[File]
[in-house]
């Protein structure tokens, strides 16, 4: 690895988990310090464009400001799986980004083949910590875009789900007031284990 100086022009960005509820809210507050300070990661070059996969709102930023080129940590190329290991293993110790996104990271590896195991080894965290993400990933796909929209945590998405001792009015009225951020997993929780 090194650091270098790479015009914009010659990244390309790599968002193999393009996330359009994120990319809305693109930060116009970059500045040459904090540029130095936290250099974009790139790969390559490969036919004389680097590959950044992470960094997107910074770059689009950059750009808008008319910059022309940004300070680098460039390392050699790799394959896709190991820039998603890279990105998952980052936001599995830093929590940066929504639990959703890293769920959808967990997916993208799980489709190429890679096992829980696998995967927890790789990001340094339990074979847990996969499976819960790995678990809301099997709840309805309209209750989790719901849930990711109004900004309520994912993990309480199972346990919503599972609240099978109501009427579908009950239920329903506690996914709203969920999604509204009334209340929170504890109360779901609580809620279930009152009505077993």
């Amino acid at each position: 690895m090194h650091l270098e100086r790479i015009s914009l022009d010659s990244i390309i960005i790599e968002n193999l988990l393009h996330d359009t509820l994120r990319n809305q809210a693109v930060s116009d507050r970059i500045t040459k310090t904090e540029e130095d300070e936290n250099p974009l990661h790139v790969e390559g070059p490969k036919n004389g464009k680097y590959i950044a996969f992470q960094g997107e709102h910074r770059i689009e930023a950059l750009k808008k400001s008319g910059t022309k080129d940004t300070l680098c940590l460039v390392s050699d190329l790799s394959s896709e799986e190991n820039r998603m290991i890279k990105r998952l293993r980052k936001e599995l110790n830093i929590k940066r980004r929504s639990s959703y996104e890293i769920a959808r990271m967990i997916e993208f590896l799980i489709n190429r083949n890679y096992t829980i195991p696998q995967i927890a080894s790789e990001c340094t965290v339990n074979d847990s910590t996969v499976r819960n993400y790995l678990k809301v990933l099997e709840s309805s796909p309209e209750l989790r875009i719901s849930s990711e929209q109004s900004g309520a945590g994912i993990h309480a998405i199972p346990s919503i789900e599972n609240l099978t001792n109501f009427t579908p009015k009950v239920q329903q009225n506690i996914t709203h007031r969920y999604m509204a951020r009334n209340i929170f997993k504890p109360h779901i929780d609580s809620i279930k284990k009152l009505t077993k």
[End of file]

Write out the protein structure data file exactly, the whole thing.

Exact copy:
[in-house]
């Protein structure tokens, strides 16, 4: 690895988990310090464009400001799986980004083949910590875009789900007031284990 100086022009960005509820809210507050300070990661070059996969709102930023080129940590190329290991293993110790996104990271590896195991080894965290993400990933796909929209945590998405001792009015009225951020997993929780 090194650091270098790479015009914009010659990244390309790599968002193999393009996330359009994120990319809305693109930060116009970059500045040459904090540029130095936290250099974009790139790969390559490969036919004389680097590959950044992470960094997107910074770059689009950059750009808008008319910059022309940004300070680098460039390392050699790799394959896709190991820039998603890279990105998952980052936001599995830093929590940066929504639990959703890293769920959808967990997916993208799980489709190429890679096992829980696998995967927890790789990001340094339990074979847990996969499976819960790995678990809301099997709840309805309209209750989790719901849930990711109004900004309520994912993990309480199972346990919503599972609240099978109501009427579908009950239920329903506690996914709203969920999604509204009334209340929170504890109360779901609580809620279930009152009505077993």
């Amino acid at each position: 690895m090194h650091l270098e100086r790479i015009s914009l022009d010659s990244i390309i960005i790599e968002n193999l988990l393009h996330d359009t509820l994120r990319n809305q809210a693109v930060s116009d507050r970059i500045t040459k310090t904090e540029e130095d300070e936290n250099p974009l990661h790139v790969e390559g070059p490969k036919n004389g464009k680097y590959i950044a996969f992470q960094g997107e709102h910074r770059i689009e930023a950059l750009k808008k400001s008319g910059t022309k080129d940004t300070l680098c940590l460039v390392s050699d190329l790799s394959s896709e799986e190991n820039r998603m290991i890279k990105r998952l293993r980052k936001e599995l110790n830093i929590k940066r980004r929504s639990s959703y996104e890293i769920a959808r990271m967990i997916e993208f590896l799980i489709n190429r083949n890679y096992t829980i195991p696998q995967i927890a080894s790789e990001c340094t965290v339990n074979d847990s910590t996969v499976r819960n993400y790995l678990k809301v990933l099997e709840s309805s796909p309209e209750l989790r875009i719901s849930s990711e929209q109004s900004g309520a945590g994912i993990h309480a998405i199972p346990s919503i789900e599972n609240l099978t001792n109501f009427t579908p009015k009950v239920q329903q009225n506690i996914t709203h007031r969920y999604m509204a951020r009334n209340i929170f997993k504890p109360h779901i929780d609580s809620i279930k284990k009152l009505t077993k």